The investment rate is important because it shows that capital cannot reinvest profitably. Instead, capitalists would rather save their money than put it back into the economy. In comparison, China’s investment-to-GDP ratio is 47 to 50 percent.

Accumulation by dispossession?
That there has been substantial real growth over the past twenty years cannot be disputed, but there has been a debate about how those gains have been achieved. According to David Harvey, capital accumulation can no longer happen through simple reproduction but has to happen instead through what he calls accumulation by dispossession: the use of state power to acquire land, dispossess the people who live on it, and then extract the resources underneath. 16  Harvey lists all of the ways that the commons are raided by the state for the benefit of freeing up areas that allow capital to expand. This, Harvey claims, is the way that capitalists have resolved the crisis of profitability. These land disputes have also been a focus of the left and are the scene of some of the most spectacular resistance by peasants.

There are problems with this view, the most important one being that it changes both the agent and the method by which this accumulation is challenged. If Harvey is right, accumulation by dispossession can only really be challenged through social movements, organized largely by the people affected by this dispossession, but lacking in many ways the economic power possessed by labor. Moreover, several critics have noted that Harvey’s definition of accumulation by dispossession is so capacious that it even includes surplus value extraction and, therefore, becomes less useful as a tool for explaining the shift in nodes of accumulation. In India there are additional problems. First, most of the land that has been acquired through state coercion has been gifted not to capitalists from the Global North, but to Indian and other Asian firms; accumulation in the Global North, then, cannot be used to explain accumulation in the Global South. Second, mining and the extractive industries account for 2 percent of GDP as of 2014, so we can’t say that there is a shift to extractive industries as the primary source of economic development in India. Third, most of the land that is acquired in this way is actually set aside for new real estate development—land for manufacturing and new commercial campuses—and not for extraction. Most of this land is used to bypass ailing infrastructure and to provide space for the expansion of the service sector (as in the Mahindra World City outside Jaipur), or in manufacturing (as in the Noida Special Export Processing Zone). And even here, much of the economic activity is the same that would happen in any city.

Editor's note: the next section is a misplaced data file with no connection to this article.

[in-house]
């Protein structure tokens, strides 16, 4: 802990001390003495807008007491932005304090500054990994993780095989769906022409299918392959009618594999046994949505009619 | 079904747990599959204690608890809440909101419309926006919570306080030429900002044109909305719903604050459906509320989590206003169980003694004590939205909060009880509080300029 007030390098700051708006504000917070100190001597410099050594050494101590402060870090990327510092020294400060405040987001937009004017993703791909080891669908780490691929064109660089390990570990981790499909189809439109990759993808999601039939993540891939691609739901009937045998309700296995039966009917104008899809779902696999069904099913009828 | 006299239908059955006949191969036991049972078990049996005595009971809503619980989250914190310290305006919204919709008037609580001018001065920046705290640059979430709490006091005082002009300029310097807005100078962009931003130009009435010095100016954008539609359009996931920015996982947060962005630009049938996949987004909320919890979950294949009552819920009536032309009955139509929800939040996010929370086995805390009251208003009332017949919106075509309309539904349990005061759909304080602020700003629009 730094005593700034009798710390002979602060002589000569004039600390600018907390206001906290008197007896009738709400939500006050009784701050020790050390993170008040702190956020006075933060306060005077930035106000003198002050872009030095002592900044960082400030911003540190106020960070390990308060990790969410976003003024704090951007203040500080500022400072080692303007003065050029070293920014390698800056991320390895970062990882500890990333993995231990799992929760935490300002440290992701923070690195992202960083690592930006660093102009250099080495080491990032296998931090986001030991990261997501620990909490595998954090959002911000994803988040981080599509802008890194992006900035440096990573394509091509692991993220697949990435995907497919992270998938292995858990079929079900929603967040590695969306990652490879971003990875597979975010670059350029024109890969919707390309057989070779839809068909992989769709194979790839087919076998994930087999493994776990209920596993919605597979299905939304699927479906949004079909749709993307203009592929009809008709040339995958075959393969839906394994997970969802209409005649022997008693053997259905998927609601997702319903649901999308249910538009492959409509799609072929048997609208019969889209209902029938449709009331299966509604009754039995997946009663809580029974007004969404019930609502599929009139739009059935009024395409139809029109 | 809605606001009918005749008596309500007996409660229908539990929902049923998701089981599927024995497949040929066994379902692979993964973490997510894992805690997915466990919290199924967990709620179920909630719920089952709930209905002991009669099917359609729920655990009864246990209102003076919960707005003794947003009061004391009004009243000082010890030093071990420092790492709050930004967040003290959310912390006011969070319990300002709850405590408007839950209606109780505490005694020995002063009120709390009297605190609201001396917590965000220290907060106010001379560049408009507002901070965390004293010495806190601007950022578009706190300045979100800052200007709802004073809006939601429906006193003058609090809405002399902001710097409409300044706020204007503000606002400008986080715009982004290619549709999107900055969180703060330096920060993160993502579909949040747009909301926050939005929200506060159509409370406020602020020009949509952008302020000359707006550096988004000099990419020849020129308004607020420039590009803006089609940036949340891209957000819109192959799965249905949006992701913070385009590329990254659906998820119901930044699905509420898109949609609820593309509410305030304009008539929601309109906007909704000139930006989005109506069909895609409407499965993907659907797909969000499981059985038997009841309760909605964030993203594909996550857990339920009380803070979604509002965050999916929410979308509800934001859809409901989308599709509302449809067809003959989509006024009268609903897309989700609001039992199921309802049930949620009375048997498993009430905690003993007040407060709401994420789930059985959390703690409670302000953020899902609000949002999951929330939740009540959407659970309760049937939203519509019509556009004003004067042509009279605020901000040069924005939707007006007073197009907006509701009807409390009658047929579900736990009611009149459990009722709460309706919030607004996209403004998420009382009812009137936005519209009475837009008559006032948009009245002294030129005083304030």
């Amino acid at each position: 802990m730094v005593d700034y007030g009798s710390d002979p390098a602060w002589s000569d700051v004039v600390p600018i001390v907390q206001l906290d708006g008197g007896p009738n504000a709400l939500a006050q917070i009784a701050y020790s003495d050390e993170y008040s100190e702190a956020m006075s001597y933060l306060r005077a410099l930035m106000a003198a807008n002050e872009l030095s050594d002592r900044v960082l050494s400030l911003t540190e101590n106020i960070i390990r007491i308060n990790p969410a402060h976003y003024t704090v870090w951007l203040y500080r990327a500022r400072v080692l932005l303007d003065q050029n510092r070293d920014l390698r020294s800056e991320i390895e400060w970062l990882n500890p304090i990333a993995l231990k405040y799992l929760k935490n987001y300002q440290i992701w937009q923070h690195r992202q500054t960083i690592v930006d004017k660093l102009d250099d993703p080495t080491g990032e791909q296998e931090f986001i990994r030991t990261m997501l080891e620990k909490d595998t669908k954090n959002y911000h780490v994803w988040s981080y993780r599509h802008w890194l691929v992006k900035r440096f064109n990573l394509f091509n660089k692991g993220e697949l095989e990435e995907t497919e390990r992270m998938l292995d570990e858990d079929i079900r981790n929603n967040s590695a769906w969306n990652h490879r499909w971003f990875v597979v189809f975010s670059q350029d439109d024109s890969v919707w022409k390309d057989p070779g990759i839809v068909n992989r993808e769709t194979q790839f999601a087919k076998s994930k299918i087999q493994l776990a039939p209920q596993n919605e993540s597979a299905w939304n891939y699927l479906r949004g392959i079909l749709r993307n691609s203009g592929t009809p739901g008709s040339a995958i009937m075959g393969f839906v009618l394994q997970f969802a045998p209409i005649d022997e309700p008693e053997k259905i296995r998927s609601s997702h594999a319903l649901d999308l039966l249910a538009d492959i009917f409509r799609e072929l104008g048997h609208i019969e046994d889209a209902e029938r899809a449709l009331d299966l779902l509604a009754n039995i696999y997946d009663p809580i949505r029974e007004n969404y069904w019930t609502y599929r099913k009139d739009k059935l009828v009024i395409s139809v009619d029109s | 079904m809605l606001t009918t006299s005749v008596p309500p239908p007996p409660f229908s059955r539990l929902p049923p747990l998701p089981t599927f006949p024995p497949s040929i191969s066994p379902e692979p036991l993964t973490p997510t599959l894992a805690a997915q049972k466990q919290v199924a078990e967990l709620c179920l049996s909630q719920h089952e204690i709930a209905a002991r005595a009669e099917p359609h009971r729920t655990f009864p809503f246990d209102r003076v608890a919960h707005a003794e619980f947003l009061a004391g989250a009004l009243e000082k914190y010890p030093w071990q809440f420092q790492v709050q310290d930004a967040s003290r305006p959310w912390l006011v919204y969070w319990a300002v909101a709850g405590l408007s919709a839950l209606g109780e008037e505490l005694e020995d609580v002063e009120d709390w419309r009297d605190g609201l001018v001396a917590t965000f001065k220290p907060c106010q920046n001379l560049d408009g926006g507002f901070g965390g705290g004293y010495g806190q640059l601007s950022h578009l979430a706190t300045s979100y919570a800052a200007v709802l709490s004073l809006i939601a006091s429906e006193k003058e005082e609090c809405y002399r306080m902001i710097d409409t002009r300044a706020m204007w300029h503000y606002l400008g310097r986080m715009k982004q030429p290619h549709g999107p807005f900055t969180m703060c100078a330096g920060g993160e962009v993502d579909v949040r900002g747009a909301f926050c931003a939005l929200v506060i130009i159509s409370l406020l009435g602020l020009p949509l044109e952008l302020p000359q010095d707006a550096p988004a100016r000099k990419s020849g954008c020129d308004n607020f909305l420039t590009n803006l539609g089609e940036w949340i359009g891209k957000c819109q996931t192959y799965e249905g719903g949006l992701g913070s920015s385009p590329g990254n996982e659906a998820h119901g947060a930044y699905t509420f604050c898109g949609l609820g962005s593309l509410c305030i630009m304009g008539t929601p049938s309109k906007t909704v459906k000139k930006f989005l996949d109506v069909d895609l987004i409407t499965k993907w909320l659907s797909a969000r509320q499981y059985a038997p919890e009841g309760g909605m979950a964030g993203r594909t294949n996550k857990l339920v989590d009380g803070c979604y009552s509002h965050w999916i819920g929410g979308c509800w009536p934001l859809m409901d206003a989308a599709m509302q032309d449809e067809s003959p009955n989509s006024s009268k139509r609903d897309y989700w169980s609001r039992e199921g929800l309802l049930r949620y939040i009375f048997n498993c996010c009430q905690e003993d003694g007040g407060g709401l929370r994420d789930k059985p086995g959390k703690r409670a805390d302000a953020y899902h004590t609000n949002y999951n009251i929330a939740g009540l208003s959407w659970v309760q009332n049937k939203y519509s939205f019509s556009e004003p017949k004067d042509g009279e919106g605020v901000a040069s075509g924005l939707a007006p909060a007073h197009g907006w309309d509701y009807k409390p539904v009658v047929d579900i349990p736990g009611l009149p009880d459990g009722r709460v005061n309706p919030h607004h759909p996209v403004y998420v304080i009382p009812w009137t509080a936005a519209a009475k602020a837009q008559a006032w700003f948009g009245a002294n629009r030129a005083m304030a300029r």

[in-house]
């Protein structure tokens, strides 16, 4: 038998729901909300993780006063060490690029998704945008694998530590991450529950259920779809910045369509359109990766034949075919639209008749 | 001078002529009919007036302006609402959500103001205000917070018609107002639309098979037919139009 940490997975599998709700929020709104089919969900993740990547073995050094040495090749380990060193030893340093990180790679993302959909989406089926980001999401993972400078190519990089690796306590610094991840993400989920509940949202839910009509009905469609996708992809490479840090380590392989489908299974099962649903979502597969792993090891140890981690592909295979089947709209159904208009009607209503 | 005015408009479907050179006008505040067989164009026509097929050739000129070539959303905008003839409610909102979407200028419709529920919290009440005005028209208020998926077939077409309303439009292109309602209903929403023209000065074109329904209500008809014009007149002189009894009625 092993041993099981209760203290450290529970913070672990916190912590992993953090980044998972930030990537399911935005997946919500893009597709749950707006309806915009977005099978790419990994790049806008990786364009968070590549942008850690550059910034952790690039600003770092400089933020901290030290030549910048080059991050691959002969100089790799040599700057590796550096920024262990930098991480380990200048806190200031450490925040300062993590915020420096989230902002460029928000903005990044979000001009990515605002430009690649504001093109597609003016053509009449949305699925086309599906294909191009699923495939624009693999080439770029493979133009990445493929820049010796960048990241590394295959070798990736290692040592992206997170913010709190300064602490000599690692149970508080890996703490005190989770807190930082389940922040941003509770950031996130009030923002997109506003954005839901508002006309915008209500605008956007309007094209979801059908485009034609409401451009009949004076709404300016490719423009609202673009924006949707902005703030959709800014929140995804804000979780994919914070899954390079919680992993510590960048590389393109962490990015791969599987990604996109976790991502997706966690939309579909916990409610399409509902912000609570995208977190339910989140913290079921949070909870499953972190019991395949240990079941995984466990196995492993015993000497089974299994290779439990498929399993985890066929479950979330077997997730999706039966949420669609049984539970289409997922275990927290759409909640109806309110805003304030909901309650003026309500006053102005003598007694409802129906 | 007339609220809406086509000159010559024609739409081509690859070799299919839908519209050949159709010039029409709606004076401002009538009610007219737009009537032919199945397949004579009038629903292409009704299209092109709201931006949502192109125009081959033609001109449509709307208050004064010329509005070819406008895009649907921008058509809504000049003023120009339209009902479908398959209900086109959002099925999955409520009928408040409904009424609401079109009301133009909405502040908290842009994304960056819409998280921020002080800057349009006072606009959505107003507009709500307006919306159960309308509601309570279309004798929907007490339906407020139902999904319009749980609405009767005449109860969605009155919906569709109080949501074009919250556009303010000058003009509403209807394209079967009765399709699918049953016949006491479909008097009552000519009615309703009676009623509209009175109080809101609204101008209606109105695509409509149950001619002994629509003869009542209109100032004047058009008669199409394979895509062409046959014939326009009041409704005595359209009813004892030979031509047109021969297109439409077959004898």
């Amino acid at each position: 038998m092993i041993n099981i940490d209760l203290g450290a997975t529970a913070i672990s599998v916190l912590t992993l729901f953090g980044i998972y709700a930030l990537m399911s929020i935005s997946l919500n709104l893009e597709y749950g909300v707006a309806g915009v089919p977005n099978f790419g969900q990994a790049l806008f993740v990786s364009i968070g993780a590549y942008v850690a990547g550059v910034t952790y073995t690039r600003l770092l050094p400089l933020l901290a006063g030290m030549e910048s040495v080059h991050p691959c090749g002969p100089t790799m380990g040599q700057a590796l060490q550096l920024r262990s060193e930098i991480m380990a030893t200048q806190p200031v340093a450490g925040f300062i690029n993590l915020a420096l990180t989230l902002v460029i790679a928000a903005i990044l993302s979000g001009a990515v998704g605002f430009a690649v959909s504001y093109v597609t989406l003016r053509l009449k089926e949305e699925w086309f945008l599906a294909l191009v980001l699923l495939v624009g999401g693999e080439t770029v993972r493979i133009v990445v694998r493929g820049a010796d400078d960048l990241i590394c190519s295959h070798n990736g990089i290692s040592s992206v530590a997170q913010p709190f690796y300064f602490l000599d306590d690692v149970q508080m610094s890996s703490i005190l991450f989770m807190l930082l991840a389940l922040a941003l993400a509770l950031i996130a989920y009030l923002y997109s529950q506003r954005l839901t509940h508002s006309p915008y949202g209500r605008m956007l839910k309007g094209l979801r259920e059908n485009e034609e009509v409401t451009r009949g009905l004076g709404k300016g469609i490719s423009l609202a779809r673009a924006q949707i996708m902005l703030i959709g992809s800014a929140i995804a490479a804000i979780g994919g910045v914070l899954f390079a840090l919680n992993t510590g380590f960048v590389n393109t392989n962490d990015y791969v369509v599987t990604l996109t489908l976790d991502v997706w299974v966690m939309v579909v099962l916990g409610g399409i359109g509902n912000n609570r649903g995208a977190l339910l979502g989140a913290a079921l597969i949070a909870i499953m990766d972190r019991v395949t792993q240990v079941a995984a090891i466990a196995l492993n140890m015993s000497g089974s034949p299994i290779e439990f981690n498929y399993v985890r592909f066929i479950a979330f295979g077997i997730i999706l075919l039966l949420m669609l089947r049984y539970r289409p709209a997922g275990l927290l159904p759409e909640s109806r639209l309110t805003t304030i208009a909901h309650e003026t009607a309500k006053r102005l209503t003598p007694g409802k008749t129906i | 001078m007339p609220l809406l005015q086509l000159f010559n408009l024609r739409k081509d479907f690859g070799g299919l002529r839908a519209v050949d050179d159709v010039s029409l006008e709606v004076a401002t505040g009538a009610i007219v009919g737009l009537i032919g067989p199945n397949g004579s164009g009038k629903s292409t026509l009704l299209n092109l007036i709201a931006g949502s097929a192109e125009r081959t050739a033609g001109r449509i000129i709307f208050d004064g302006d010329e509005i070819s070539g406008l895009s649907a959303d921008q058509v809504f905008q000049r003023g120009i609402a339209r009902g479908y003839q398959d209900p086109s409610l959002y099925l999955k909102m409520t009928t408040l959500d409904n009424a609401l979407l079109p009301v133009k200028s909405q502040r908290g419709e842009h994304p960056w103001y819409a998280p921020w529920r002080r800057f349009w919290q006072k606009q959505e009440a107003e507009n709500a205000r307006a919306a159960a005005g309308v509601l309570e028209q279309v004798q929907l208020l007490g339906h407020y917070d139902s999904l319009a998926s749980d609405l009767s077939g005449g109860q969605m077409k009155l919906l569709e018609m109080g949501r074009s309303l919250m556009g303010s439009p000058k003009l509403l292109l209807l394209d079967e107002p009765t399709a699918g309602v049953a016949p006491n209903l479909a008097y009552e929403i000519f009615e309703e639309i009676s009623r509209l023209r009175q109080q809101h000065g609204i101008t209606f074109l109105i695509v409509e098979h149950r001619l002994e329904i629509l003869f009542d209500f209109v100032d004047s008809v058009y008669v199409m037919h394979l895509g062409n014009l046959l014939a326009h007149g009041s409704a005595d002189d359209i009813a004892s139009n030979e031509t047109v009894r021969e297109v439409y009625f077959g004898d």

Fourth, the kind of industry that is developing in these zones relies on expanded accumulation for which the new labor rules are important—workplaces that deal in workforces of more than 300 people. Other analysts, like Kalyan Sanyal,17 use Harvey’s ideas to make radical claims that the informal sector—comprising a good chunk of the jobs of the working class—makes it impossible for workers to do anything but barely survive; claims that are belied by the rise of new slum entrepreneurs in places like Dharavi and Delhi. This should make us rethink whether it is the case that the primary struggles are no longer at the point of production. The All India Organization of Employers has produced another graph that makes the same point. If you start in 1980 and draw a line through to 2010, measuring the number of industrial disputes, there is a very clear pattern:


The fact remains that the gains in India’s growth have been concentrated at the very top. In 1971, total sales of the top twenty industrial houses in India accounted for about 61 percent of the net domestic product of the private organized sector; the corresponding figure for 1981 was 87 percent.19 To come to the situation in the early part of this century, note the continued dominance of what the business press regularly calls the “big four” of Indian business: the Tatas, the Birlas, the Ambanis and the Mittals. In key industries like energy, telecom, steel, automobiles, IT and retail, these four business houses either continue to dominate or are poised to do so in the near future.

Another measure of the concentration of Indian capital at the top can be seen from the following: In 2008, of the 500 surveyed companies, the top twenty private companies accounted for about 40 percent of the sales, 47 percent of after-tax profits, and 45 percent of market capitalization.20 This concentration of capital at the top also becomes a barrier to profitability. Michael Roberts has shown that profit rates in India are falling largely because so few firms are willing to invest in capital formation so long as the infrastructure in India is as terrible as it is. 21